FAQs - frequently asked questions
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Frequently Asked Questions
Voting - FAQs
How do I find out where my polling station is?
A poll card should be delivered to you before polling day with the address of your polling station. Alternatively, contact Electoral Services to find out.
Why haven’t I received my poll card?
Poll cards are delivered two or three weeks before an election. You can still vote even if you do not have a poll card, as long as you are on the electoral register. You should check with Electoral Services whether you are on the electoral register and report the fact that you have not received your poll card.
Why should I vote?
Voting in Local, Parliamentary and European elections provides you with an opportunity to influence the UK democratic process through choosing your leaders or representatives; who then might reflect your views in policy and decision making. The ability to vote exists as one of the more cherished rights that many have fought, marched and died for over the centuries.
You might think that your vote does not matter, but every vote counts equally, and there have been many elections which have been decided by less than 100 votes.
It is the first time I am going to vote, how do I do it?
The Electoral Commission has produced a very good leaflet called Easy Guide to Voting that will help you with the process and what to expect when you turn up at the polling station. The polling station staff will also be happy to help you.
I’m a student, where can I vote?
Students can register at home and at their term-time address. But you are not allowed to vote twice in a Parliamentary Election, so you would need to choose which address to vote from. See our student information page for more information.
Can British citizens living abroad vote?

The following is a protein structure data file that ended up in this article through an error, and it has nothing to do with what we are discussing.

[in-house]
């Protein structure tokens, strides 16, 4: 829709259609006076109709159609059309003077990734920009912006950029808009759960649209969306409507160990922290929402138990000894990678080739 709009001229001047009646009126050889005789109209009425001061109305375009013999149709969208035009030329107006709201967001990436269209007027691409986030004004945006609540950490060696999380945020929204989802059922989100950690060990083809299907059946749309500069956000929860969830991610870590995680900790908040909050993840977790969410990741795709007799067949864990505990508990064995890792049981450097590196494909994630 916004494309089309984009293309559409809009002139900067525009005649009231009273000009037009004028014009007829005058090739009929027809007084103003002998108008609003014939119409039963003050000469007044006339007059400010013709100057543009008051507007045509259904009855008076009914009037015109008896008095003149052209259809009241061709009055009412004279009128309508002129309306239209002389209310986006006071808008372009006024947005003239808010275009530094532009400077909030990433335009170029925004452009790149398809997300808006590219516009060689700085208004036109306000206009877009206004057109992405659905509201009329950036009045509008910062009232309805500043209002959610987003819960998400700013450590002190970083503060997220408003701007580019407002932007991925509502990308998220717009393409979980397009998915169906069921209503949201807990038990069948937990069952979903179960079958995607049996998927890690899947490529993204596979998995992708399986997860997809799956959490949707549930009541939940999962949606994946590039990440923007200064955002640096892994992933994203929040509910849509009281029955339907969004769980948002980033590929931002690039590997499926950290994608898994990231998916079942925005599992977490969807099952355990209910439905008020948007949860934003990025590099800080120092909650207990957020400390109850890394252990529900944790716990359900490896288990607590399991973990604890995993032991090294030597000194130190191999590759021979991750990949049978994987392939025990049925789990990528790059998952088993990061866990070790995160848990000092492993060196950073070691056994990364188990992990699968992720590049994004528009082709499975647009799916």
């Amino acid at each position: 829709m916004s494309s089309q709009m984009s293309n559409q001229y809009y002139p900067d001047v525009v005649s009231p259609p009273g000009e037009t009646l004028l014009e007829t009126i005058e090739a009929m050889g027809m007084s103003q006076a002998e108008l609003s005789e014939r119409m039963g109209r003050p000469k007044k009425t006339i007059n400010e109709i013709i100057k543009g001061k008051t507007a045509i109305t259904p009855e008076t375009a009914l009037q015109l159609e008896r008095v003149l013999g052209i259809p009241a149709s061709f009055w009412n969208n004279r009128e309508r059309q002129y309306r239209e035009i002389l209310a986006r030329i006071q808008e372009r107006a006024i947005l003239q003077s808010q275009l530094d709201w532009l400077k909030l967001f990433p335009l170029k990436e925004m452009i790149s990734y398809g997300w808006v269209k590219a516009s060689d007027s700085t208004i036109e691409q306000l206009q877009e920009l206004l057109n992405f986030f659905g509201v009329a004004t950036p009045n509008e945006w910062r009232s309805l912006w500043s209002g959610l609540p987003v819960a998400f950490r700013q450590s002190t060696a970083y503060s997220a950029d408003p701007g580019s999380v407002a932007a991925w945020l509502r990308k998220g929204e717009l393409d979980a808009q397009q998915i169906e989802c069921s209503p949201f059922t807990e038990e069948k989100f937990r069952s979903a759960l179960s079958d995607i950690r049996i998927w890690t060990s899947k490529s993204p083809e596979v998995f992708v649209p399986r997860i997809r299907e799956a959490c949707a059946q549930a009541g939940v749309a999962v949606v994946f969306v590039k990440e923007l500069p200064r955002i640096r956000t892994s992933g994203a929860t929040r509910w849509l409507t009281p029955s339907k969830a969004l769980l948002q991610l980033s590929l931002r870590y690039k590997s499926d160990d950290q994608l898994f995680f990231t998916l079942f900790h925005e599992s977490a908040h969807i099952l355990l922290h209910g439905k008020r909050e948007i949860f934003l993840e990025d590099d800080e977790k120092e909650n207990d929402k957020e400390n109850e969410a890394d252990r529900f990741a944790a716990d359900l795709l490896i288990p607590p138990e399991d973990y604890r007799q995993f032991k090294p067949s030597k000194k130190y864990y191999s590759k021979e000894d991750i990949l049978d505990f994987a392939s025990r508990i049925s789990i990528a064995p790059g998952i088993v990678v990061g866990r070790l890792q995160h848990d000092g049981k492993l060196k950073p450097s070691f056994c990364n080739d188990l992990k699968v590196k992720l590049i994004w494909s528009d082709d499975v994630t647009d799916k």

British citizens living abroad can vote in UK parliamentary and European parliamentary elections but can not vote in local elections.
British citizens living abroad for more than 15 years are not eligible to register to vote in UK elections. Find more information and download an application form from www.aboutmyvote.co.uk.
Can members of the armed forces vote?
Members of the Armed Forces (and their spouse or partner) can register as Service Voters, and may vote by post or proxy. Find more information and download an application form from www.aboutmyvote.co.uk
What about crown servants and British Council employees, living and working overseas?
People who are working overseas, for example in a British Embassy, Consulate or the British Council, may register as a Crown Servant. Find more information and download an application form from www.aboutmyvote.co.uk
For more information visit our voting page
I will be overseas temporarily on the day of the election. How can I vote?
If you are overseas on election day, you can apply to vote either by post or by proxy (to have someone else vote for you). Find out more on our postal and proxy voting page.
What is the timetable for postal and proxy voting at the Police and Crime Commissioner elections on 15 November 2012?
The deadline for applying for a postal vote is 5pm on 31 October 2012. This is also the deadline for cancelling or amending an existing postal vote.
Postal votes will be sent to voters on around 5 November 2012, and must be returned to the Returning Officer by 15 November 2012.